Repeatable Task: To Script Or Not To Script, That Is The Question

Script

This post was inspired by a question from a reader, who recently asked:

“When should I go to the trouble of writing a script versus doing the quick and easy approach?”

This is absolutely a valid question that you should ask before diving into your code editor.

Let’s create a framework for answering this question.

Question 1: Is It A Repeatable Task?

If you’re debating whether to create a script to automate a task, or simply do the task manually, the crucial question to ask is:

1) Is it a repeatable task?

If you answer YES, then ask yourself: 

2) Do I have time right now to write a script or record a macro?

If you answer YES to this, then ask yourself: 

3) Do I know how to do it?

If you answer YES, then go for it!

If you answer NO to any of those questions, it’s probably going to be quicker and easier to do it the usual (manual) way.

But I encourage you to learn a little Apps Script on the side, so you can answer YES next time!

Here’s a flow chart to help you:

Script

Question 2: How Long Does It Take?

The next crucial question to ask is: how long does it take to do the task?

The time it takes to do the task manually is how much time you’ll save each time if you can simply click a button to run a script.

So, if the answer is “the task takes lots of time”, then you should definitely consider automation.

Over the long run, it’s beneficial to turn repeatable tasks into automated scripts so the task can be done with a few button clicks.

Upfront Cost

Of course, there’s an upfront cost in the additional time it takes to record a macro or write a script. It will take longer than just doing the task manually.

Consider the following chart showing the time taken for a particular task:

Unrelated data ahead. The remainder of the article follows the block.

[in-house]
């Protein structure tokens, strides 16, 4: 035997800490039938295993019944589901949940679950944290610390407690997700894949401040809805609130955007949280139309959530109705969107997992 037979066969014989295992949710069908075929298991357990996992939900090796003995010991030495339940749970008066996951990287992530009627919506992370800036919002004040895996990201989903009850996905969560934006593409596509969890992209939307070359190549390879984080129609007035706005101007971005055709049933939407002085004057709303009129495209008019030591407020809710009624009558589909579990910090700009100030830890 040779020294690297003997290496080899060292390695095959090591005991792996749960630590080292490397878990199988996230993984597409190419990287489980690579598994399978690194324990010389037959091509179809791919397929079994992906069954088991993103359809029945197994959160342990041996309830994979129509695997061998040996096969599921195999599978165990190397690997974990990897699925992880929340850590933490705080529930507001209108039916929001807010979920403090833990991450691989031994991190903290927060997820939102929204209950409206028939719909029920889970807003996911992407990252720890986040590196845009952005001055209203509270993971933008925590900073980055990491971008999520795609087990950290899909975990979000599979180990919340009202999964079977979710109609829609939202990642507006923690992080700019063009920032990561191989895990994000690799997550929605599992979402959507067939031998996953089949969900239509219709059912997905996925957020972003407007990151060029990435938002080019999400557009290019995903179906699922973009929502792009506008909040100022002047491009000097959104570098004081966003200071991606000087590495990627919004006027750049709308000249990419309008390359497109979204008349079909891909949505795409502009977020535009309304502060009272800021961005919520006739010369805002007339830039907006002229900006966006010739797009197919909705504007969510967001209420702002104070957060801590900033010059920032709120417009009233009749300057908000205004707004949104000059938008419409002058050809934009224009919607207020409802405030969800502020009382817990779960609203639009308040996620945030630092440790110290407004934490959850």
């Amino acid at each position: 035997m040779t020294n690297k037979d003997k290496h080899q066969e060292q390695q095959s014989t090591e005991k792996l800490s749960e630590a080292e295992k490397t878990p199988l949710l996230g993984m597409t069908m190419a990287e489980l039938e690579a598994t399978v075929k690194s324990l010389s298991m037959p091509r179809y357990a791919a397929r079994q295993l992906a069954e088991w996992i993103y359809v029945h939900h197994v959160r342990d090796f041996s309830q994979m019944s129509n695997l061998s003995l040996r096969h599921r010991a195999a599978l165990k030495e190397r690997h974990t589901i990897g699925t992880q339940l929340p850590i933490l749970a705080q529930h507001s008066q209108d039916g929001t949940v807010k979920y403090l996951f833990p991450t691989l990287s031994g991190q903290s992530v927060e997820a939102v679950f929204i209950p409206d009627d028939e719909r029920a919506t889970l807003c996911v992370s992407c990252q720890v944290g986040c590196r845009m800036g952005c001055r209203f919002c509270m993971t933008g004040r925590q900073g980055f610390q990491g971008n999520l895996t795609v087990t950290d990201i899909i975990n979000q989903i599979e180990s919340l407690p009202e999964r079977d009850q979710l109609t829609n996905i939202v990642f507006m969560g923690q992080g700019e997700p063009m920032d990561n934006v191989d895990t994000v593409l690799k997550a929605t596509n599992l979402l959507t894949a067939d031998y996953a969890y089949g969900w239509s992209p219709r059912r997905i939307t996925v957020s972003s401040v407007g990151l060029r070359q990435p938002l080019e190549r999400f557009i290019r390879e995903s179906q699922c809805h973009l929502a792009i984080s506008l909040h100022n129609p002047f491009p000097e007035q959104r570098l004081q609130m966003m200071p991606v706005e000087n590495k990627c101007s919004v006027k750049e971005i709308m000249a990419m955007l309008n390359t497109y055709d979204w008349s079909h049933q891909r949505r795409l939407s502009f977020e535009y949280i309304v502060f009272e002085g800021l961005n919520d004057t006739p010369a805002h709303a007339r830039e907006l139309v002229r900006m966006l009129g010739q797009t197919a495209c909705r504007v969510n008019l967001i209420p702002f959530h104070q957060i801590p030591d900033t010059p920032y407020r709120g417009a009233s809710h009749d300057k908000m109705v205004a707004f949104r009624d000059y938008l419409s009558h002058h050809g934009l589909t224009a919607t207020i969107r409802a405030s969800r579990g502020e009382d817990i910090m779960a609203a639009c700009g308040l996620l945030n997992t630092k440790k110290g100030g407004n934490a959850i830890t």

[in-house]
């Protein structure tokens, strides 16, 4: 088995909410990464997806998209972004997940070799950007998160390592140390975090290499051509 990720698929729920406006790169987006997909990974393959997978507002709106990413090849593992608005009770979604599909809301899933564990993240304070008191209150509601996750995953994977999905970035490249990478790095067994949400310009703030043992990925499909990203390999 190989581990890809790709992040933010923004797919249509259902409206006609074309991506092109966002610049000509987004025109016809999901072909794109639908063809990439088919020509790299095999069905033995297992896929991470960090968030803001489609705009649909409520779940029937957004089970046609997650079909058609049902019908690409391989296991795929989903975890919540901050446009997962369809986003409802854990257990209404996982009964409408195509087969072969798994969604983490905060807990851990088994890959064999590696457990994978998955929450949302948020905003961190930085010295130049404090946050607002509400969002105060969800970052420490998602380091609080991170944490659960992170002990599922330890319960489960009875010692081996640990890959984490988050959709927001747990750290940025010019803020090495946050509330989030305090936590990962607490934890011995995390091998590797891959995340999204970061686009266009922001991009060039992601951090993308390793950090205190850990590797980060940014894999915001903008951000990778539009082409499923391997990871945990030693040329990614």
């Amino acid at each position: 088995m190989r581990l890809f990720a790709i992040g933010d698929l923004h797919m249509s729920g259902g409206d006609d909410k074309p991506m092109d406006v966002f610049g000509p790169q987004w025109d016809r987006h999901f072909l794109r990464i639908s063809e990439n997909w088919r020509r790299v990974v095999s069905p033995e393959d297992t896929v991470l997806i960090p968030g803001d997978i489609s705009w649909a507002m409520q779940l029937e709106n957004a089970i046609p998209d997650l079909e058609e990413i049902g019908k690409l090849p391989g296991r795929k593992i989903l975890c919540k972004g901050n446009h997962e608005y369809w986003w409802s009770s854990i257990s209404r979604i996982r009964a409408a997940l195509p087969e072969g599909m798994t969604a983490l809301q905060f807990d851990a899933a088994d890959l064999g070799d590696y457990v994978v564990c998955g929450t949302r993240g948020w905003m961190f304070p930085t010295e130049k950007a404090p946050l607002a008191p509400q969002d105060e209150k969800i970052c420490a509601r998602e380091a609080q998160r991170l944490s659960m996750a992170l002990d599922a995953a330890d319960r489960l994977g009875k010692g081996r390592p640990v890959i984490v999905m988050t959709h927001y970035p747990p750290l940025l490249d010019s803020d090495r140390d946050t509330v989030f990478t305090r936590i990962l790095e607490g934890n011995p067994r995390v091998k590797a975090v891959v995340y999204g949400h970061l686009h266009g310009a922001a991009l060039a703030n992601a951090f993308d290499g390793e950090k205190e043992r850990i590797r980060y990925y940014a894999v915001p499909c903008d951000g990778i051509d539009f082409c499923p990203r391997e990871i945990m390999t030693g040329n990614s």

Chart

The first time – when you write the script to do a task automatically – takes longer than doing it manually, but subsequent tasks are much, much quicker.

Eventually, the cumulative time doing the task manually will far surpass the cumulative time of using the script (assuming it doesn’t require any major updates).

Once the macro or script has been created, it takes minimal time (and effort) to perform future tasks, so the cumulative time effectively flat lines.

However, that manual process always takes about the same amount of time, so the cumulative time keeps increasing in a linear fashion…up, up, and up.

Repeatable Task versus Manual process

There’s an inflection point where the script starts saving you time. And it’s probably sooner than you think.

Consider a 30-minute repeatable task that you automate. Assuming it takes you 2 hours to create the script the first time, that’s only 4 repetitions until you “break-even” on time.

XKCD has a helpful matrix to show you how much time you should allow to automate a task:

Automation Matrix

Question 3: How Complex Is The Repeatable Task?

Don’t underestimate the time it takes to automate a task.

Sometimes automation looks more like this:

Automation gone wrong
(Source XKCD)

And you find yourself in this situation:

The best way to avoid this is to automate tasks that take a long time but are relatively simple.

For example, a set of data transformations is a good contender. An approvals pipeline involving 3 different people is not a good contender because the process is likely to be complex.

Benefits Of Automating A Repeatable Task

Saving Time

Years ago, I faced a dilemma:

Each month the client would send me their data. It took me a couple of hours to wrangle that data into the correct format, with formulas and pivot tables, so I could use it to update the dashboard.

Realizing this was a tedious and repeatable task, I wrote a script to automate the data transformation steps.

Now I click a button and it automatically does the task.

This frees me up to work on higher-value tasks, like thinking strategically about what insights the data shows or how to improve the model.

Avoiding Mistakes

When you keep doing a repeatable task manually, you stop learning. When you stop learning, you stop being engaged with the work.

After the 3rd or 4th repeat, you’re running on autopilot. You lose focus, get distracted, and make mistakes.

A script never gets bored, distracted, or tired!

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